The Australian Energy Market Commission (AEMC) has made a draft rule to improve the information given to consumers when entering retail energy contracts.

AEMC Chairman, John Pierce, said consumers would be able to shop more confidently for electricity and gas deals if they had access to clearer information on energy contract options.

Research that informed the draft rule was also released by the AEMC today and indicates that some consumers may be entering contracts unaware that prices may change. The research also indicates that people want a range of contract and price options to meet the specific needs of their household or business – with both fixed and variable prices to choose from.

“The survey results showed a mix of preferences with almost half of residential (45 per cent) and small business (47 per cent) consumers preferring a variable price while a third (31 per cent) of residential consumers and a quarter (25 per cent) of small business consumers prefer a fixed rate,” Mr Pierce said.

“Previous AEMC analysis has shown that consumers can save between five and sixteen per cent on their annual electricity bill by shopping around for the best deal and switching away from regulated standing offer contracts. To do that, consumers need to have different types of contracts explained to them very clearly.

“We have released a draft rule that clarifies that energy retailers must tell consumers if prices can change during the term of their retail contracts; and provide clear product disclosure details on when they will notify customers about price changes,” Mr Pierce said.

“We have also called on the Australian Energy Regulator to review the effectiveness of their energy price comparator website, Energy Made Easy, and its guidelines on how retailers market their energy offers to consumers.

“Improved information enables consumers to engage more confidently in retail energy markets and make decisions that better meet their needs. This in turn is likely to enhance competition in retail energy markets,” Mr Pierce said.

The Commission’s draft rule was made in response to a rule change request submitted by Victorian consumer groups, the Consumer Action Law Centre and the Consumer Utilities Advocacy Centre. Their request sought to prohibit retailers from changing their prices during energy contracts that have a defined period of time or a benefit that is offered for a specific period.

The AEMC has called for public submissions on its draft determination (Retailer Price Variations in Market Retail Contracts) which are due by 11 September 2014.

Other key points

  • The research undertaken for the AEMC shows consumers are primarily concerned about broader energy education issues such as; ensuring consumers are better informed about energy contract options; providing easier ways to compare different energy options; and wider promotion of independent price comparison websites like the Australian Energy Regulator’s Energy Made Easy website.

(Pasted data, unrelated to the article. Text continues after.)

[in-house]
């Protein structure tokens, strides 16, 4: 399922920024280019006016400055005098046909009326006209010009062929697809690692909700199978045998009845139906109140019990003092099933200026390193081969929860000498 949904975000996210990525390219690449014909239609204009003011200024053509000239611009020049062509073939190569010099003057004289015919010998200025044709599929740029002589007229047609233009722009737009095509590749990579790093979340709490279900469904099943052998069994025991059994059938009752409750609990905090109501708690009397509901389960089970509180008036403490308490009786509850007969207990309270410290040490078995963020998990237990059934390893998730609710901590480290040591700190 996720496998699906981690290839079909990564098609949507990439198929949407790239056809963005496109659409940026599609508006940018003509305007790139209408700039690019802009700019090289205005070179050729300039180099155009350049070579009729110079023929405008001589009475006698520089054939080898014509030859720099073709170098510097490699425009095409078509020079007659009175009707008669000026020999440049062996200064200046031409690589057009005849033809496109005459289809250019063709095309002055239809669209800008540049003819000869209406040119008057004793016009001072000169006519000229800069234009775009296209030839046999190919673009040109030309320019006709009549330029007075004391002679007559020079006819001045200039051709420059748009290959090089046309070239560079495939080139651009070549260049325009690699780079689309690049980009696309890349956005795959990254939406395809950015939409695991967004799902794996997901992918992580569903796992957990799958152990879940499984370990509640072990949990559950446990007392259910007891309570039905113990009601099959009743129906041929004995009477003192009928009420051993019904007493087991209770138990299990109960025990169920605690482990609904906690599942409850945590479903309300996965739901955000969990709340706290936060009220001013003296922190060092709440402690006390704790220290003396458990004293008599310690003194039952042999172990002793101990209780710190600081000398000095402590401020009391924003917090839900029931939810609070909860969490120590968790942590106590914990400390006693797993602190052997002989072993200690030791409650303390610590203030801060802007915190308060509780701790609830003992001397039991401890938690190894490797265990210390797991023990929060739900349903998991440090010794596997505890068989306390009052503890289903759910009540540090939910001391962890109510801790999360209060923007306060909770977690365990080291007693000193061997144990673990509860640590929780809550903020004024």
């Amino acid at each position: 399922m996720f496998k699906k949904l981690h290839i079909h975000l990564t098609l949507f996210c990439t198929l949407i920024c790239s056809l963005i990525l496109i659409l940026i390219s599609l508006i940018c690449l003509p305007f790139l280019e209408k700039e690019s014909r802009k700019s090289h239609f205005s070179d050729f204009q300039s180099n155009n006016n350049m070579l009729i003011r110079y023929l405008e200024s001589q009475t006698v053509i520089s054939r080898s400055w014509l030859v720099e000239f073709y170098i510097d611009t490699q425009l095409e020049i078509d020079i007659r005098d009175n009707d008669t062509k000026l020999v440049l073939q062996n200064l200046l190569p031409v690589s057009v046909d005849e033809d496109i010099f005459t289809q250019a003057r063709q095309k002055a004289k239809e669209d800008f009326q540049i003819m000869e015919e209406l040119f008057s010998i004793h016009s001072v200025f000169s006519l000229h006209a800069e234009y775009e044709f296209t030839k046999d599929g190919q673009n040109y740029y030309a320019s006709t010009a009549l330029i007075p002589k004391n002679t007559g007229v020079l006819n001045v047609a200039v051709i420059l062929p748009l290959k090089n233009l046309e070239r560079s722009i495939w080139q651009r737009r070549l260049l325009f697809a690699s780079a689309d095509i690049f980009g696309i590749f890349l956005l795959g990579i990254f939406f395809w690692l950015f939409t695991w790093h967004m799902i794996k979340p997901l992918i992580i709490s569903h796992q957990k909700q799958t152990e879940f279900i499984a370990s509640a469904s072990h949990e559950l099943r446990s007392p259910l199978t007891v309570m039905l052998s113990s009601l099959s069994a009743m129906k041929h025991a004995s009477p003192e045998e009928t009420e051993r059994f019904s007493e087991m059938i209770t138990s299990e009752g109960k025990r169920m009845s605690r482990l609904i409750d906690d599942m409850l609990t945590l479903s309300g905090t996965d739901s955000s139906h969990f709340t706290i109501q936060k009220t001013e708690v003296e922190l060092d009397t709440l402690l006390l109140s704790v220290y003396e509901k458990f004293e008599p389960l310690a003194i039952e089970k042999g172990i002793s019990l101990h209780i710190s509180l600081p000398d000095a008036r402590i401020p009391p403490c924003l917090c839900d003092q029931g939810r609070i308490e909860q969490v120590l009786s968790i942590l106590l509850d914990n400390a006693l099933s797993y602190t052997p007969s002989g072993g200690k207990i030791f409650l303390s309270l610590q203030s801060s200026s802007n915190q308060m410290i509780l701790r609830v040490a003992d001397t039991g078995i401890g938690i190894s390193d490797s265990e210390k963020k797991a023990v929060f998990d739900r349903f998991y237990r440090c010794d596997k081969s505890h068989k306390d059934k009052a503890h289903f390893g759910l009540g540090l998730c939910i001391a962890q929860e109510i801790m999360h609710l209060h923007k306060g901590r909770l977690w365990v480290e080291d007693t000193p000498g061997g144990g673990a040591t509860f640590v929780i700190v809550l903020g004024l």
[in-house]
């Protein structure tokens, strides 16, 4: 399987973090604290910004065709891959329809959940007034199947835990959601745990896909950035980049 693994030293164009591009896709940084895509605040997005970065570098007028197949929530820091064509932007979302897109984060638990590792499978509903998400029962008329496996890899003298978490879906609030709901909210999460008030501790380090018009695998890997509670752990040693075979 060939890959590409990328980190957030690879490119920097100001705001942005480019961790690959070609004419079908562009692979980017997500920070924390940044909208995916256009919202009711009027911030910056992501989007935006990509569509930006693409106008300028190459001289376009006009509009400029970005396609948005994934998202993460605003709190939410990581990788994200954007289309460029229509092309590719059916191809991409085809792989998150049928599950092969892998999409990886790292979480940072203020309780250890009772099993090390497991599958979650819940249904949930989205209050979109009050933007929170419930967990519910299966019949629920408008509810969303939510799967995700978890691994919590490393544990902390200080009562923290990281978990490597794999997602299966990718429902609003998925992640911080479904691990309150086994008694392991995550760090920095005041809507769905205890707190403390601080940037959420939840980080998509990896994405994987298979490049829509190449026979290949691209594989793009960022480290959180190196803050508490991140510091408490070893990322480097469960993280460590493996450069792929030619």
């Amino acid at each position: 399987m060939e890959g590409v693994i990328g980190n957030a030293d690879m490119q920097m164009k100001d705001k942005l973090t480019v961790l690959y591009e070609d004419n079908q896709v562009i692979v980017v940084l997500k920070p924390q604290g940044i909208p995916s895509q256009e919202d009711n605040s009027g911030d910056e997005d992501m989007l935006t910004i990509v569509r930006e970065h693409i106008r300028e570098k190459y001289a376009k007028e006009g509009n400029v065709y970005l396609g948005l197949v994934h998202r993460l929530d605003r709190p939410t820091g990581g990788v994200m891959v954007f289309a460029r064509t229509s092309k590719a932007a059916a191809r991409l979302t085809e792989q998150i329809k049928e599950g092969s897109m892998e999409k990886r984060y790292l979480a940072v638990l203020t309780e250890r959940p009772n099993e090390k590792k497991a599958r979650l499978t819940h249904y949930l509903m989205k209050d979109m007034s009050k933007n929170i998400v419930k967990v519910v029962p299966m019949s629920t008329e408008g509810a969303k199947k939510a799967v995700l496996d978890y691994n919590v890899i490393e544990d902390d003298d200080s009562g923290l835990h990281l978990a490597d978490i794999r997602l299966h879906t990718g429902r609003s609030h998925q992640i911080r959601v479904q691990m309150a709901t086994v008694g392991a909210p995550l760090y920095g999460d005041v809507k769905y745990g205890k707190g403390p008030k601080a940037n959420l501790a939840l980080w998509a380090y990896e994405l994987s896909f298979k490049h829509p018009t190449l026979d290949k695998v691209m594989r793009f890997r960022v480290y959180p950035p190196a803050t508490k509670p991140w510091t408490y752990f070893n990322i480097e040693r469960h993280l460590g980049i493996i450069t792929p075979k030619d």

• The research suggests that many consumers were not aware of the type of energy contract they were currently on. Just over half of residential consumers and small business consumers surveyed said they recalled previously signing up for a contract for a specific period of time, such as a one, two or three year contract.
  • Where a surveyed consumer had noticed their prices had changed, around a third of residential and small business consumers said they did nothing and paid their account and less than ten per cent changed their energy company.
  • The research indicates that there are differences in consumers’ understanding of energy contracts. Some residential consumers expected that the rate they would pay per unit of energy would not change. Other residential consumers and many small business owners were more likely to expect that it is not realistic for energy companies to fix their prices.
  • Under the current rules, there are no regulatory limitations on how often and by how much retailers can change their prices during market retail contracts that have a defined period of time or a benefit that is offered for a specific period.
  • The draft rule, if made, enhances existing consumer protections under the National Energy Retail Law and the retail rules. It would apply to electricity and gas market retail contracts in South Australia, New South Wales, the Australian Capital Territory, and Tasmania. These are the jurisdictions where the retail rules currently apply.

About the Research

To inform the Retailer Price Variations in Market Retail Contracts Draft Determination, Newgate Research conducted focus groups with 162 participants and a survey of 2,213 residential and small business consumers across NSW, ACT, SA, VIC, and Queensland. For more details and to access the full report go to our project page

For more information

AEMC Chairman, John Pierce (02) 8296 7800

Media Contact: Prudence Anderson, Communications Manager (0404) 821 935 or (02) 8296 7817

About the AEMC

The Australian Energy Market Commission is the independent body responsible since 2005 for providing policy advice to Australian governments on the electricity and gas sector. It makes energy market rules which are applied and enforced by the Australian Energy Regulator.